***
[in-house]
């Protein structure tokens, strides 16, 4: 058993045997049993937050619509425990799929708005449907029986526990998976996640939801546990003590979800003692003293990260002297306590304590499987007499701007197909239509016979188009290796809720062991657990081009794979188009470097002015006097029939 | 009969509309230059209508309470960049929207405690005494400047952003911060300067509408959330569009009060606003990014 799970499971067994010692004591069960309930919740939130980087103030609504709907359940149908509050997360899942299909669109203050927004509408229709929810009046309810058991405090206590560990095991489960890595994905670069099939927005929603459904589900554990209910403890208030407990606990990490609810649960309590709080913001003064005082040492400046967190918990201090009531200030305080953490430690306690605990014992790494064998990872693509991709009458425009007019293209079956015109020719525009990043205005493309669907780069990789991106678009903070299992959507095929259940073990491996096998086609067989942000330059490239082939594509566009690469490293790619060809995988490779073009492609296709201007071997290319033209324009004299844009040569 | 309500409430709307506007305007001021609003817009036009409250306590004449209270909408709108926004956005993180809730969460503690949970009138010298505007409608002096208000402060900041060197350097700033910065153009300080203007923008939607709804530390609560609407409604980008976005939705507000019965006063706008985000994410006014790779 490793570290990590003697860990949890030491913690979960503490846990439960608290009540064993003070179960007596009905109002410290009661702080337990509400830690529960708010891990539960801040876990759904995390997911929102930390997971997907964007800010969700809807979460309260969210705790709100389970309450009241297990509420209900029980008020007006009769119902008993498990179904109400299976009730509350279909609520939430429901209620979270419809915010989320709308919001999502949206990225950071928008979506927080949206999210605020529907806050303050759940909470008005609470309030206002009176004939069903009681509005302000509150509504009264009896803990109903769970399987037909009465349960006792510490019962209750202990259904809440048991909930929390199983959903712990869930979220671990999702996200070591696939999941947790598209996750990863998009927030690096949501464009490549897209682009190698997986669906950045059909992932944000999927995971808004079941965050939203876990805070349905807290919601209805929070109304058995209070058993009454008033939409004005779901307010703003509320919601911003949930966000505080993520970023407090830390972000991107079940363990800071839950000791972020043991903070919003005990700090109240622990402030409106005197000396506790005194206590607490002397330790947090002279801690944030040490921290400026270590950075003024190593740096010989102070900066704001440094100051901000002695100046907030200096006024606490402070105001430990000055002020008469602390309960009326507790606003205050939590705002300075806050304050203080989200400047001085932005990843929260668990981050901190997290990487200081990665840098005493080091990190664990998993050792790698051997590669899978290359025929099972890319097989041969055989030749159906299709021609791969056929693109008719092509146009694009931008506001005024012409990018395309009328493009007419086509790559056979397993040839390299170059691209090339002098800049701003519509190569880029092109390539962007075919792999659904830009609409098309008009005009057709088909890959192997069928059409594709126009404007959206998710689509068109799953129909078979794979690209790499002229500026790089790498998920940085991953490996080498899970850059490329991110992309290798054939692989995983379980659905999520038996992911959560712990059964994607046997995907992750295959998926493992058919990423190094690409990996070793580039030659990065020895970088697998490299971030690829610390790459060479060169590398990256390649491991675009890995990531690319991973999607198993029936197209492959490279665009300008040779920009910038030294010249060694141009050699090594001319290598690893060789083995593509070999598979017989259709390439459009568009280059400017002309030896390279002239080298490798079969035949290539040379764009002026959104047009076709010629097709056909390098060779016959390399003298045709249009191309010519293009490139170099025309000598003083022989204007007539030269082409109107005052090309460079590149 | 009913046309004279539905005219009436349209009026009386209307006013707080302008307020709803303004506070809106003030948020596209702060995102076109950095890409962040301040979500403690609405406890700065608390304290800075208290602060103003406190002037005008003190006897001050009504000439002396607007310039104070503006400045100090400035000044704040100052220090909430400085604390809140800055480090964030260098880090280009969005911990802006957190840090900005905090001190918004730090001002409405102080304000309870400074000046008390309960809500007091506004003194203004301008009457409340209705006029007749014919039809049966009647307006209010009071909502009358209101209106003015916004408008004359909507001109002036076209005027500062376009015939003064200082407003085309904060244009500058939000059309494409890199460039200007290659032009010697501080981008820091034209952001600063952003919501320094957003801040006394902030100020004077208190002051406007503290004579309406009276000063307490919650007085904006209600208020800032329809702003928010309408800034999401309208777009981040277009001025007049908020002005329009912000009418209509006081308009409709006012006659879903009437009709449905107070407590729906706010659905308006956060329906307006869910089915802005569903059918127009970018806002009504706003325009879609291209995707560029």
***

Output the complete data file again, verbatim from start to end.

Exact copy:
[in-house]
């Protein structure tokens, strides 16, 4: 058993045997049993937050619509425990799929708005449907029986526990998976996640939801546990003590979800003692003293990260002297306590304590499987007499701007197909239509016979188009290796809720062991657990081009794979188009470097002015006097029939 | 009969509309230059209508309470960049929207405690005494400047952003911060300067509408959330569009009060606003990014 799970499971067994010692004591069960309930919740939130980087103030609504709907359940149908509050997360899942299909669109203050927004509408229709929810009046309810058991405090206590560990095991489960890595994905670069099939927005929603459904589900554990209910403890208030407990606990990490609810649960309590709080913001003064005082040492400046967190918990201090009531200030305080953490430690306690605990014992790494064998990872693509991709009458425009007019293209079956015109020719525009990043205005493309669907780069990789991106678009903070299992959507095929259940073990491996096998086609067989942000330059490239082939594509566009690469490293790619060809995988490779073009492609296709201007071997290319033209324009004299844009040569 | 309500409430709307506007305007001021609003817009036009409250306590004449209270909408709108926004956005993180809730969460503690949970009138010298505007409608002096208000402060900041060197350097700033910065153009300080203007923008939607709804530390609560609407409604980008976005939705507000019965006063706008985000994410006014790779 490793570290990590003697860990949890030491913690979960503490846990439960608290009540064993003070179960007596009905109002410290009661702080337990509400830690529960708010891990539960801040876990759904995390997911929102930390997971997907964007800010969700809807979460309260969210705790709100389970309450009241297990509420209900029980008020007006009769119902008993498990179904109400299976009730509350279909609520939430429901209620979270419809915010989320709308919001999502949206990225950071928008979506927080949206999210605020529907806050303050759940909470008005609470309030206002009176004939069903009681509005302000509150509504009264009896803990109903769970399987037909009465349960006792510490019962209750202990259904809440048991909930929390199983959903712990869930979220671990999702996200070591696939999941947790598209996750990863998009927030690096949501464009490549897209682009190698997986669906950045059909992932944000999927995971808004079941965050939203876990805070349905807290919601209805929070109304058995209070058993009454008033939409004005779901307010703003509320919601911003949930966000505080993520970023407090830390972000991107079940363990800071839950000791972020043991903070919003005990700090109240622990402030409106005197000396506790005194206590607490002397330790947090002279801690944030040490921290400026270590950075003024190593740096010989102070900066704001440094100051901000002695100046907030200096006024606490402070105001430990000055002020008469602390309960009326507790606003205050939590705002300075806050304050203080989200400047001085932005990843929260668990981050901190997290990487200081990665840098005493080091990190664990998993050792790698051997590669899978290359025929099972890319097989041969055989030749159906299709021609791969056929693109008719092509146009694009931008506001005024012409990018395309009328493009007419086509790559056979397993040839390299170059691209090339002098800049701003519509190569880029092109390539962007075919792999659904830009609409098309008009005009057709088909890959192997069928059409594709126009404007959206998710689509068109799953129909078979794979690209790499002229500026790089790498998920940085991953490996080498899970850059490329991110992309290798054939692989995983379980659905999520038996992911959560712990059964994607046997995907992750295959998926493992058919990423190094690409990996070793580039030659990065020895970088697998490299971030690829610390790459060479060169590398990256390649491991675009890995990531690319991973999607198993029936197209492959490279665009300008040779920009910038030294010249060694141009050699090594001319290598690893060789083995593509070999598979017989259709390439459009568009280059400017002309030896390279002239080298490798079969035949290539040379764009002026959104047009076709010629097709056909390098060779016959390399003298045709249009191309010519293009490139170099025309000598003083022989204007007539030269082409109107005052090309460079590149 | 009913046309004279539905005219009436349209009026009386209307006013707080302008307020709803303004506070809106003030948020596209702060995102076109950095890409962040301040979500403690609405406890700065608390304290800075208290602060103003406190002037005008003190006897001050009504000439002396607007310039104070503006400045100090400035000044704040100052220090909430400085604390809140800055480090964030260098880090280009969005911990802006957190840090900005905090001190918004730090001002409405102080304000309870400074000046008390309960809500007091506004003194203004301008009457409340209705006029007749014919039809049966009647307006209010009071909502009358209101209106003015916004408008004359909507001109002036076209005027500062376009015939003064200082407003085309904060244009500058939000059309494409890199460039200007290659032009010697501080981008820091034209952001600063952003919501320094957003801040006394902030100020004077208190002051406007503290004579309406009276000063307490919650007085904006209600208020800032329809702003928010309408800034999401309208777009981040277009001025007049908020002005329009912000009418209509006081308009409709006012006659879903009437009709449905107070407590729906706010659905308006956060329906307006869910089915802005569903059918127009970018806002009504706003325009879609291209995707560029």